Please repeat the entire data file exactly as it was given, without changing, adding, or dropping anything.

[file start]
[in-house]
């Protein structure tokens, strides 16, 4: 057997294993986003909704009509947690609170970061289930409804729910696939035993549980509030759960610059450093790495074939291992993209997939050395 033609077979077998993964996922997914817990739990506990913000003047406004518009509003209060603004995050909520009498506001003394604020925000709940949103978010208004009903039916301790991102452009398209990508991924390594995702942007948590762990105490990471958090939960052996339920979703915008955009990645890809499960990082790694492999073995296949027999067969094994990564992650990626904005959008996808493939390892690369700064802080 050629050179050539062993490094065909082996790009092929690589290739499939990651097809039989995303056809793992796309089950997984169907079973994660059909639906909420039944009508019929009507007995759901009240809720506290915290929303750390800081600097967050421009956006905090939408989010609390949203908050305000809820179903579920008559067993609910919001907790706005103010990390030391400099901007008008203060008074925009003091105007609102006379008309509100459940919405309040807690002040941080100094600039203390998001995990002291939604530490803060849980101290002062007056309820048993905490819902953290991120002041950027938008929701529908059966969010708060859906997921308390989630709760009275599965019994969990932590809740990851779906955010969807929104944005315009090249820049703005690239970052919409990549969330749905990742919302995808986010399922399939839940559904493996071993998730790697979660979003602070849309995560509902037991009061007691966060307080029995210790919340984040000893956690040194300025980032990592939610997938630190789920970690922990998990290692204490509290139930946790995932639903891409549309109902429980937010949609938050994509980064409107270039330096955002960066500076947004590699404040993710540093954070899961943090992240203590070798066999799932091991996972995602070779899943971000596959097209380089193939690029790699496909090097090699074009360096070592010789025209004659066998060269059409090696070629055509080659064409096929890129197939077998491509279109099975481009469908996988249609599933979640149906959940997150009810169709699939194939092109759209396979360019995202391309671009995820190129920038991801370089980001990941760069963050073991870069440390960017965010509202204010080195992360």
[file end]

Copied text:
[in-house]
């Protein structure tokens, strides 16, 4: 057997294993986003909704009509947690609170970061289930409804729910696939035993549980509030759960610059450093790495074939291992993209997939050395 033609077979077998993964996922997914817990739990506990913000003047406004518009509003209060603004995050909520009498506001003394604020925000709940949103978010208004009903039916301790991102452009398209990508991924390594995702942007948590762990105490990471958090939960052996339920979703915008955009990645890809499960990082790694492999073995296949027999067969094994990564992650990626904005959008996808493939390892690369700064802080 050629050179050539062993490094065909082996790009092929690589290739499939990651097809039989995303056809793992796309089950997984169907079973994660059909639906909420039944009508019929009507007995759901009240809720506290915290929303750390800081600097967050421009956006905090939408989010609390949203908050305000809820179903579920008559067993609910919001907790706005103010990390030391400099901007008008203060008074925009003091105007609102006379008309509100459940919405309040807690002040941080100094600039203390998001995990002291939604530490803060849980101290002062007056309820048993905490819902953290991120002041950027938008929701529908059966969010708060859906997921308390989630709760009275599965019994969990932590809740990851779906955010969807929104944005315009090249820049703005690239970052919409990549969330749905990742919302995808986010399922399939839940559904493996071993998730790697979660979003602070849309995560509902037991009061007691966060307080029995210790919340984040000893956690040194300025980032990592939610997938630190789920970690922990998990290692204490509290139930946790995932639903891409549309109902429980937010949609938050994509980064409107270039330096955002960066500076947004590699404040993710540093954070899961943090992240203590070798066999799932091991996972995602070779899943971000596959097209380089193939690029790699496909090097090699074009360096070592010789025209004659066998060269059409090696070629055509080659064409096929890129197939077998491509279109099975481009469908996988249609599933979640149906959940997150009810169709699939194939092109759209396979360019995202391309671009995820190129920038991801370089980001990941760069963050073991870069440390960017965010509202204010080195992360």